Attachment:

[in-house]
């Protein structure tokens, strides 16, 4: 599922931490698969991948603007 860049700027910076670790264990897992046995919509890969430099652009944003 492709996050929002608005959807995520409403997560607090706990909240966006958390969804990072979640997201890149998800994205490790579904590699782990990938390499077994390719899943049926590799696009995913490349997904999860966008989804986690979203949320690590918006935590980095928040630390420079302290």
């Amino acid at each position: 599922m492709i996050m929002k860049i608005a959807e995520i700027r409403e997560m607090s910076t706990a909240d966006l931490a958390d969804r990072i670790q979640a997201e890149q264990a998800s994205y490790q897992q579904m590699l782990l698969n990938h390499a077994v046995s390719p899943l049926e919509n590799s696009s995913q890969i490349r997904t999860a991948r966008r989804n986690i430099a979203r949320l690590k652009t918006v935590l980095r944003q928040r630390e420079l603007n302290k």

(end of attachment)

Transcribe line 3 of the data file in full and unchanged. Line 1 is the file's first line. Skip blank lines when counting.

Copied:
């Amino acid at each position: 599922m492709i996050m929002k860049i608005a959807e995520i700027r409403e997560m607090s910076t706990a909240d966006l931490a958390d969804r990072i670790q979640a997201e890149q264990a998800s994205y490790q897992q579904m590699l782990l698969n990938h390499a077994v046995s390719p899943l049926e919509n590799s696009s995913q890969i490349r997904t999860a991948r966008r989804n986690i430099a979203r949320l690590k652009t918006v935590l980095r944003q928040r630390e420079l603007n302290k």